Stocks quoted in this article:
The market sure remains one big churn. Every rally peters out by late morning, and every breakdown that's supposed to emanate from the failed rallies manages to disappoint. But hey, here's an area that has quietly done well in recent days: emerging market stocks!
Remember them? They're the group that led us into a mild panic back in late January. Now they're not exactly booming, but they sit in a mild uptrend. Here's the iShares MSCI Emerging Markets Index (ETF) (NYSEARCA:EEM) price action and volatility over the last three months:
EEM has now rallied for six straight sessions, for a pop of 4.3%. That's not gigantic, but it's pretty notable vs. the SPDR S&P 500 ETF (SPY), which has dipped about 0.1% over the same stretch.
EEM started 2014 with a nearly 10% drop that bottomed on Feb. 3, but has recovered to be down "only" 3.3% in 2014. Its 10-day realized volatility peaked at about 28 then, but it's now dropped to a relatively normal level of near 16. Implied volatility has also normalized to the high teens, as you can see above.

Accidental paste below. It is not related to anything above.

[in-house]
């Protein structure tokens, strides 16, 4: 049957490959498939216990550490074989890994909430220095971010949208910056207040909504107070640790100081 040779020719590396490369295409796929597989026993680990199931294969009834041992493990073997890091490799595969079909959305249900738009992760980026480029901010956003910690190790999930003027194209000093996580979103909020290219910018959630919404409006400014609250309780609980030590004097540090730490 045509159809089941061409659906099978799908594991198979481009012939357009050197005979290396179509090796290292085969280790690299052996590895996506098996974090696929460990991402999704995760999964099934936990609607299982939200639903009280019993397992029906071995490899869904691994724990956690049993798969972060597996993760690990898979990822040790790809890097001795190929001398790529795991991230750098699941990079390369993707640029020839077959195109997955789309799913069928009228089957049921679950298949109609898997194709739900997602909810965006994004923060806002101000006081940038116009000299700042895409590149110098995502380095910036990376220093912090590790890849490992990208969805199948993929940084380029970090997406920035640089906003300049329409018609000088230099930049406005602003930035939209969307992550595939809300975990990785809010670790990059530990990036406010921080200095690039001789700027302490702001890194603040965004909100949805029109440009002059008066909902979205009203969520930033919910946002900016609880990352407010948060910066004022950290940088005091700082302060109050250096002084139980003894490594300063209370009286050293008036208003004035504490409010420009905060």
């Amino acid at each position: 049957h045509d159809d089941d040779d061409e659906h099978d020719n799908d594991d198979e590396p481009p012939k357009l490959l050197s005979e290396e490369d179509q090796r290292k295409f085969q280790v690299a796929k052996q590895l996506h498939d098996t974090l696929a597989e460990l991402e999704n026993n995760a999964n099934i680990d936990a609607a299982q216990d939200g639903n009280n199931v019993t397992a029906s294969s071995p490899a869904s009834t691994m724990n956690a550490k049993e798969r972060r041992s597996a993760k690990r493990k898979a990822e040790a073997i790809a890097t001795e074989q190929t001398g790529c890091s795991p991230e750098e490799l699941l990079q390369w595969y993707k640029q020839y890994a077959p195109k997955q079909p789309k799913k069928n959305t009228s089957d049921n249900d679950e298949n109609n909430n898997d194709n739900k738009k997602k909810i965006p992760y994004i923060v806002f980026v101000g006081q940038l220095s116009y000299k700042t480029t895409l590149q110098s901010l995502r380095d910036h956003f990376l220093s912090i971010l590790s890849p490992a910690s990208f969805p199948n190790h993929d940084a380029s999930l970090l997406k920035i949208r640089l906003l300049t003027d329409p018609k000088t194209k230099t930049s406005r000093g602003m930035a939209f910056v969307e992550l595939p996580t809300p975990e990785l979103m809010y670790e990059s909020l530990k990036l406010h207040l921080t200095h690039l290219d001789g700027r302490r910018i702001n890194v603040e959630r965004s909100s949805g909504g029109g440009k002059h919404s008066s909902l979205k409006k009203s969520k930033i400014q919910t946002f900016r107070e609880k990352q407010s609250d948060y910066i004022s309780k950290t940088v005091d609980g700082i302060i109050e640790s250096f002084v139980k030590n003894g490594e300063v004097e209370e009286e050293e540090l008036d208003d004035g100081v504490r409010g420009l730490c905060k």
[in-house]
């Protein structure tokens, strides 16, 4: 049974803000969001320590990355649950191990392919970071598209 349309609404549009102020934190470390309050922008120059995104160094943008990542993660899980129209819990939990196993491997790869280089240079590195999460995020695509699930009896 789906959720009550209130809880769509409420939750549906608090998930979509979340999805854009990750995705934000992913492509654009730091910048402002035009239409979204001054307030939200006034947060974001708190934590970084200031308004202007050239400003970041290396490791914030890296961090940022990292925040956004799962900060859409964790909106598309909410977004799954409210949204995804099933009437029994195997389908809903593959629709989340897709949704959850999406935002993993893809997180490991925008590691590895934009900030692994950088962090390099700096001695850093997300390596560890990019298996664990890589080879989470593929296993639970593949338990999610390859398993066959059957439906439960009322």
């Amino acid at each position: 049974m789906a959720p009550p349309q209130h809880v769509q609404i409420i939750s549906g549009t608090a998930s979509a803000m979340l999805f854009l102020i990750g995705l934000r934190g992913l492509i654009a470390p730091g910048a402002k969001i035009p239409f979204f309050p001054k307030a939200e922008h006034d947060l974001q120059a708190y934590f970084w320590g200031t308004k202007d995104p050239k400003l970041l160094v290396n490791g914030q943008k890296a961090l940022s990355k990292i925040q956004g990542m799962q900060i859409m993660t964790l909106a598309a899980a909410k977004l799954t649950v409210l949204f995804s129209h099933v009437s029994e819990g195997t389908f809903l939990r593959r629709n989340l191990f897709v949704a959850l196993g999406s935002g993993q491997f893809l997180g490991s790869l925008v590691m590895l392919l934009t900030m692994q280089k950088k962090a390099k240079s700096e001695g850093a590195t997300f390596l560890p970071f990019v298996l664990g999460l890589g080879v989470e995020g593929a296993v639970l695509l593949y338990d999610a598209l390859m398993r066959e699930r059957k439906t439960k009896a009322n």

The put/call numbers have also seen a big drop off the highs. Here's the ETF's Schaeffer's put/call open interest ratio (SOIR), which measures options expiring within three months:
Hindsight is 20/20, but with the benefit of looking back, we can see pretty clearly that sentiment simply got too bearish in the emerging markets group.
It does highlight a couple of things, though. One is that despite what you hear on Twitter and StockTwits and on the TV, options sentiment indicators still work well as contra-tells at times. In indices, the crowds often get bearish at the exact worst times, as evidenced here. And it's not just options, of course -- short interest in EEM keeps trending higher, even now. Next time someone tells you about some big put purchase somewhere, remember that.
Also, wasn't this sector supposed to lead our markets lower? We ostensibly got very ugly a couple of months ago, due to slower economic growth in emerging economies. Well, the stocks are doing better, so maybe those economies aren't slowing down anymore? Or maybe there was more to the sell-off than just one data point? Last I checked, our markets aren't doing so great.
It's a good sign on the margins that a sector like emerging markets looks a bit better, but there's clearly more to our sluggishness than this.
Disclaimer: Mr. Warner's opinions expressed above do not necessarily represent the views of Schaeffer's Investment Research.